Curiosity or control? 3



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Frustration seeps into my core as I have yet another face-off with my determined offspring. The emotional outbursts leave me exhausted.

I break down as I question (yet again) my parenting style, our mother-daughter relationship, the way I handle the sibling rivalry…I wonder if I might be doing something seriously wrong.

I figure I must be able to find a solution. Surely I can fix this. There has to be a why and a way.

But just when I think I’m making headway, it flies in my face and I feel we are back to square one – right back where we started.

I want answers. I want to make this right. I want to fix it so we can move on harmoniously.

I’m a bit of an idealist. I love to think that we can live without conflict.

But we can’t. We don’t. We won’t.

Life is a cesspool of conflict.

We live with difference. It is both beautiful and absolutely, excruciatingly hard to deal with – especially if we like to be in control.

We like to think we know best. We like to think everyone should think like us – I mean, after all, it makes the most sense doesn’t it?

But I’m beginning to wonder.

What if we came at life with a sense of curiosity rather than control?

Brené Brown writes:

Choosing to be curious is choosing to be vulnerable because it requires us to surrender to certainty.

I think she’s got a point.

To be truly curious—about another person, another situation, another way of doing, being, thinking, feeling, believing—takes vulnerability.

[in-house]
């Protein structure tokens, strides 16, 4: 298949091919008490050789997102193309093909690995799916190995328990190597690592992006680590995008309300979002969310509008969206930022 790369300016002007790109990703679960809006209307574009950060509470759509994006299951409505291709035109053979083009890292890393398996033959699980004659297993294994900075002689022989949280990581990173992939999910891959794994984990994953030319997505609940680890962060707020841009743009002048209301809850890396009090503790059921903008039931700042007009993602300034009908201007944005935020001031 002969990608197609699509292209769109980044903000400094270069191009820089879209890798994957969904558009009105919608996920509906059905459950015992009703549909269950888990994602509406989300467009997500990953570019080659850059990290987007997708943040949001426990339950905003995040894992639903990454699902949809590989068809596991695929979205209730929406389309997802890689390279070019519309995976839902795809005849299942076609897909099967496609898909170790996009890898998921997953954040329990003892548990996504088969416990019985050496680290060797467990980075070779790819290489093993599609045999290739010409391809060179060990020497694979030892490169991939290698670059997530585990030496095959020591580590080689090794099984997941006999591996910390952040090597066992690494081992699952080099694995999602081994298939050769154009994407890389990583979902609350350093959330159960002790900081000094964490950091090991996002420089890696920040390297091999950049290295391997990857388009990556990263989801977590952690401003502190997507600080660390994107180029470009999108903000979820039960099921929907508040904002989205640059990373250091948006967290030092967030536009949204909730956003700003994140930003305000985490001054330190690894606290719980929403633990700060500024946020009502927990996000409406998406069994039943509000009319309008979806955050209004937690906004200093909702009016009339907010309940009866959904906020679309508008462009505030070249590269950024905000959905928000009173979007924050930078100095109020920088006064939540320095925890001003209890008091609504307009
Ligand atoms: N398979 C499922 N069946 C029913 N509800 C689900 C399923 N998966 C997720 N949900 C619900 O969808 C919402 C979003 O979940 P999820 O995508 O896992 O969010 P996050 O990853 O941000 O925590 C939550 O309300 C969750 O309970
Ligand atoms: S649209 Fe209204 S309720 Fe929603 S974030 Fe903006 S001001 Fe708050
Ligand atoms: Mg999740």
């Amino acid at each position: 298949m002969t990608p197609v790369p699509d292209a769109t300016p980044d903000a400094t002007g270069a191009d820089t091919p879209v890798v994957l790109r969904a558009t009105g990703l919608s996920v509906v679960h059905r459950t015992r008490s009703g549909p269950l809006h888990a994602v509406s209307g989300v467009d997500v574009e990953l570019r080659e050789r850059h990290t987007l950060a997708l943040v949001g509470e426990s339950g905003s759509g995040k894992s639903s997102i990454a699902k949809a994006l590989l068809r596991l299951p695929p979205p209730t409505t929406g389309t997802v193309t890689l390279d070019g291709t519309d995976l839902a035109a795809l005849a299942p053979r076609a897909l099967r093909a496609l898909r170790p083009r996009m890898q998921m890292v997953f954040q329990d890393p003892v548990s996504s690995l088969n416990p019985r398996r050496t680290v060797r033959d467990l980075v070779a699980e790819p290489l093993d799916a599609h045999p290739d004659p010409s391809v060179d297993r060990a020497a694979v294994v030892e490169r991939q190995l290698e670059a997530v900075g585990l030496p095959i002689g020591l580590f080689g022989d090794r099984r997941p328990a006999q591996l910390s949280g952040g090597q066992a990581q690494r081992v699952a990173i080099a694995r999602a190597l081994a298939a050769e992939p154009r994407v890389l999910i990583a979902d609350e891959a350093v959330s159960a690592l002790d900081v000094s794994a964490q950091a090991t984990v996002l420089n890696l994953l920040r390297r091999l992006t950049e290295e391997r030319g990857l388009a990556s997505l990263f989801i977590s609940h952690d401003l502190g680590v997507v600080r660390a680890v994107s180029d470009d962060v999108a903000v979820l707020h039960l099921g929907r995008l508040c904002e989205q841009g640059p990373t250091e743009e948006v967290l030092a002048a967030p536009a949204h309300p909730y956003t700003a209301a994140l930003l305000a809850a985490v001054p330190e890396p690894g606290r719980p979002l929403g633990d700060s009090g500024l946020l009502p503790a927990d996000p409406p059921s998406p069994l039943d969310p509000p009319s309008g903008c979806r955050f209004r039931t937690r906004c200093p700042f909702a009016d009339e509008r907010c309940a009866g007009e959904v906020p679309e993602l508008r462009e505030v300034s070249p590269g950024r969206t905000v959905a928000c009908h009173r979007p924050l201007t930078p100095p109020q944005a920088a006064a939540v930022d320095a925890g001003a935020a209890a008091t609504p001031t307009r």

It also takes courage.

It is admitting that there may be another way. That perhaps there are other possibilities, other perspectives, another ‘normal’ or ‘right’ – admitting that we don’t know everything and that in fact we actually have a lot to learn.

What if we came at conflict from a place of curiosity first, rather than a need to control?

The partner who has been particularly grumpy and uncooperative of late. The mother-in-law who just doesn’t want to see your point of view. The child who just won’t do want you want them to do. The work-mate you just don’t understand, let alone get along with. The school mum who doesn’t seem to ever get her kids to school on time. The neighbour who very clearly holds a different set of beliefs to you. The teacher, the pastor, the politician, the refugee or asylum seeker…

What if we just got curious?

What if we set aside our certainties for just a minute, hopped down off our judgement seats, let down our guard and took off our blinkers?

What might we see?

What might we hear?

What might we learn?

Perhaps we might walk a moment in another’s footsteps.

Perhaps we might understand a little more of another’s journey, another’s heartache, another’s dilemma.

Curiosity may seem to leave you vulnerable, but I also think it’s courageous.

Think curiosity rather than control.

 

Esther


About Esther Murray

Esther is a reader and a thinker and has always loved to write as a way of steering the intensity of thought into the invigorating energy of words. She enjoys exploring her quiet creative side, but also thrives on an animated and passionate conversation. Esther spent her childhood ‘overseas’ and can’t help but be shaped by this depth of experience. She has a Bachelor of Social Work and has a heart for the marginalised. She has a deep desire to see relationships flourish, people encouraged and the spiritual embraced. Esther lives in Perth, Western Australia and is married to Clive. Together they are investing their love and energy into raising their three young daughters.


3 thoughts on “Curiosity or control?

  • Lucy

    Another great read Est 🙂 I found this writing interesting 🙂 There isn’t enough room here to ask the questions I would like to ask. Is that being curious? 🙂 🙂
    God has given you a marvellous gift Est to be able to put ones thoughts heart into words. Is it contagious? 🙂 🙂 I would love os 🙂
    Lucy

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